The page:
Employers generally have no control over their employees' compliance with health measures outside of work. Does this hold true during the ongoing pandemic?
The Covid-19 pandemic is still omnipresent. While employers, on the basis of their right to issue instructions, can dictate hygiene regulations at work, the employees themselves decide in their free time whether or not they comply with the recommended corona protection measures. This raises the question of what effects non-compliance with corona protection measures during leisure time by corona-sceptical employees can have on the employment relationship.
Case studies in connection with anti-corona demonstrations
Recently, there have been media reports that an employee of a nursing home was given extraordinary notice of dismissal for cause because she refused a Covid-19 test after taking part in a demonstration against compulsory masks in Berlin despite having cold symptoms. Her participation in the demonstration could be seen on a Facebook post. According to reports, the employee is now fighting the dismissal in court.
In addition, the media had previously reported on the extraordinary dismissal of a professional basketball player by his club. The basketball player had published photographs of himself on social media at a large anti-corona demonstration in Berlin without wearing a mask. His employer saw this as a 'violation of the provisions of the current employment contract'. According to reports, the basketball player is also fighting the dismissal.
The legitimate question for employers therefore arises as to what measures they can take in reaction to the behaviour of their employees outside the workplace in order to protect the entire workforce and their interests during the ongoing corona pandemic. Can the employer dismiss an employee (by way of an ordinary or even extraordinary dismissal) because the employee refuses a Covid-19 test despite showing symptoms after participating in an anti-corona demonstration? What if an employee strictly refuses or deliberately ignores hygiene and clearance rules in his or her spare time?
Free time is basically a private matter
In the workplace, the employer can regulate the order and conduct of its employees by means of its general right to issue instructions. However, the employer's right to issue instructions does not extend to an employee's private life. So if the employee violates the recommendations of the health authorities on maintaining a minimum distance and the use of a face mask in his or her free time, the employer basically has no control over this.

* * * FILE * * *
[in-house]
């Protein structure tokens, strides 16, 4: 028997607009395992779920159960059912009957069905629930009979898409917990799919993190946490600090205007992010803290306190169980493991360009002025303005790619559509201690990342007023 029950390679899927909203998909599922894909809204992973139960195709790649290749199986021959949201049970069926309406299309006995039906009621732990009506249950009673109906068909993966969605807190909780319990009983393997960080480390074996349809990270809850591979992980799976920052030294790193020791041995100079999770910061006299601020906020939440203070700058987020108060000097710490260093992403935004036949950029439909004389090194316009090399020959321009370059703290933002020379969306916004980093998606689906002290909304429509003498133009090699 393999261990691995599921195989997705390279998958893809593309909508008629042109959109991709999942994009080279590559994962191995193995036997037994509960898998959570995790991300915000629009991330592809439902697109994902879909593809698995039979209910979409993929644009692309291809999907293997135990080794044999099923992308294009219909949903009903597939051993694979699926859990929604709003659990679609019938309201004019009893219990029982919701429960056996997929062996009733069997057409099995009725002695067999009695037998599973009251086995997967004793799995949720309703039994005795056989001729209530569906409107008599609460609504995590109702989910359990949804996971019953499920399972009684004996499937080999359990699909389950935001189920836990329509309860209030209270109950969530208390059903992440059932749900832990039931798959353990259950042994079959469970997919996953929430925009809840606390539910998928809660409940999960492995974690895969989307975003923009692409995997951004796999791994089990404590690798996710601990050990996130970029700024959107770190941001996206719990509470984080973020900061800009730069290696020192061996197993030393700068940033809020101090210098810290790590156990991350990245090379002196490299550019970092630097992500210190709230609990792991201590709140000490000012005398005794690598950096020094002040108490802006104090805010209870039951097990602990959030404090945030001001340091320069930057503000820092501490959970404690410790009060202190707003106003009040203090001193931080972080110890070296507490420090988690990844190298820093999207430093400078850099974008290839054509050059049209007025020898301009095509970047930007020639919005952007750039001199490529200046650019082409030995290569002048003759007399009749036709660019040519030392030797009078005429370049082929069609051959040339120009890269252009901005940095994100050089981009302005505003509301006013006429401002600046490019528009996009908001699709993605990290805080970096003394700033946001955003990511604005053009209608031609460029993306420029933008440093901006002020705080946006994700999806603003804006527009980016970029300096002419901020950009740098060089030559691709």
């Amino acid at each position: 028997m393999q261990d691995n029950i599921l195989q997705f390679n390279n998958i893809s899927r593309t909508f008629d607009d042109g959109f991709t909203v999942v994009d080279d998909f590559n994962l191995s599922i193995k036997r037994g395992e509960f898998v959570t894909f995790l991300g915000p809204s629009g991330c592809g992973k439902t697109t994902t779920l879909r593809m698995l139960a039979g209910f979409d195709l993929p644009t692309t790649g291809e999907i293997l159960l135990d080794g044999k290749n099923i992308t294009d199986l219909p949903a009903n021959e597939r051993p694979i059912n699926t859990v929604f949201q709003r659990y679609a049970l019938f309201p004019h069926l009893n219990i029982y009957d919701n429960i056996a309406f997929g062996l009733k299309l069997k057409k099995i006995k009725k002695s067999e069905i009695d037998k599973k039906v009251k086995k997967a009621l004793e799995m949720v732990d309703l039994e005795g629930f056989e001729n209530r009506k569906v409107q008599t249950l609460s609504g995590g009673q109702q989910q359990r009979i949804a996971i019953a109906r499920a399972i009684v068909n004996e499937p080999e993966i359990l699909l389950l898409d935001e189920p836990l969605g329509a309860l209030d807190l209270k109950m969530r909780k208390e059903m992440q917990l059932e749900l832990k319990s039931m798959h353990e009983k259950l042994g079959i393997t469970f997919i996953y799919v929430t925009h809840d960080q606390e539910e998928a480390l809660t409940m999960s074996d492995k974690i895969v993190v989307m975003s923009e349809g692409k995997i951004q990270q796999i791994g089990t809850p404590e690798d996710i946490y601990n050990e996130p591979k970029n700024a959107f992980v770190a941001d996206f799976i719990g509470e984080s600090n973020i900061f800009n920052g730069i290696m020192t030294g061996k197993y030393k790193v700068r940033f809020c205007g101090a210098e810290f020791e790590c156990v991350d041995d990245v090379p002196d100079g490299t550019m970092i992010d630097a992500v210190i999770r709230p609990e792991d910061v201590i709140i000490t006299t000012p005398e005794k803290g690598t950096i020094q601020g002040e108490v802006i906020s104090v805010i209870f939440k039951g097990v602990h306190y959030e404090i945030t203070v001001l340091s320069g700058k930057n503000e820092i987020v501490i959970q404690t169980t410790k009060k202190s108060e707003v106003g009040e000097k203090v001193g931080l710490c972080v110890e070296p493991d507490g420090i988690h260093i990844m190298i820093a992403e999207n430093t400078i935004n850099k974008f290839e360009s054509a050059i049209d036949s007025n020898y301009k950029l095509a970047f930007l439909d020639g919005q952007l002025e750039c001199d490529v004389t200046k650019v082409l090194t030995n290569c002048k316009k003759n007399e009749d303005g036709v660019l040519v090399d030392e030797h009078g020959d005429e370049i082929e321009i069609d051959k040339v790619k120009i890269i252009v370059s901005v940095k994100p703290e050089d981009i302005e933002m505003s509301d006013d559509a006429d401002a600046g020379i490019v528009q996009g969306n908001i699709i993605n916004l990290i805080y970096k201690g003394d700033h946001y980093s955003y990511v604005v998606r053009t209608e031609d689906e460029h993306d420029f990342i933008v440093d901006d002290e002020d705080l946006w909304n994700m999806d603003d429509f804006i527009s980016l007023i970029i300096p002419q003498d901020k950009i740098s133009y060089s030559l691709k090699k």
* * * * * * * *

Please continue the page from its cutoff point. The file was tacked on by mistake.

The situation is different when it comes to effects on the employment relationship
However, the situation is different if such activities have an impact on the employment relationship or the operational environment.
In the case of a nursing home employee who has professional contact with high-risk patients, for example, a balance must be struck between the employee's freedom of opinion and action on the one hand and the health of the nursing home residents on the other. It will also have to be taken into account that nursing is a particularly sensitive area of work in which stricter hygiene regulations apply. Nursing homes are obliged to protect their staff and residents as comprehensively as possible from infection with the coronavirus.
Likewise, due to the special contact situation in team sports, the dismissed basketball player could have infected the other players and employees of the club in the event of an infection with the coronavirus.
Possible reactions of the employer
Employers will first have to determine whether an employee's participation in an anti-corona demonstration actually results in an increased risk potential. If, for example, it can be seen in photographs published in social media that the employee has been moving in a larger crowd and has ignored both the requirement to keep distance and the recommendation to wear a face mask, the employer will be allowed to assume an increased risk of infection. In this case, a requirement that the employee has to undergo a Covid-19 test may be acceptable. This applies all the more to health care facilities, where the ordering of a test in cases of an increased risk of infection is usually part of the hygiene protocol.
Whether a termination of the employment relationship is permissible in the case of a refusal to submit to a requested test remains dependent on the individual case. In particular, the existence of good cause within the meaning of the German labour code is decisive for the validity of an extraordinary termination. In addition, the principle of last resort must always be observed with every termination of employment. Both in the case of the nursing home employee and in the case of the basketball player, the competent labour court will have to deal in particular with the question of whether, under the principle of last resort, milder means such as a warning notice or an unpaid leave of absence should have been given priority over termination of the employment relationship.
Whether and to what extent employers can take legal measures (up to and including ordinary or even extraordinary dismissal) in the event of violations of corona measures during leisure time can and should only be decided on a case-by-case basis as part of an overall assessment. It therefore remains to be seen what decision will be made in the above-mentioned cases and what initial guidance employers will thus receive on how to deal with private behaviour by 'corona sceptics'.
The content of this article is intended to provide a general guide to the subject matter. Specialist advice should be sought about your specific circumstances.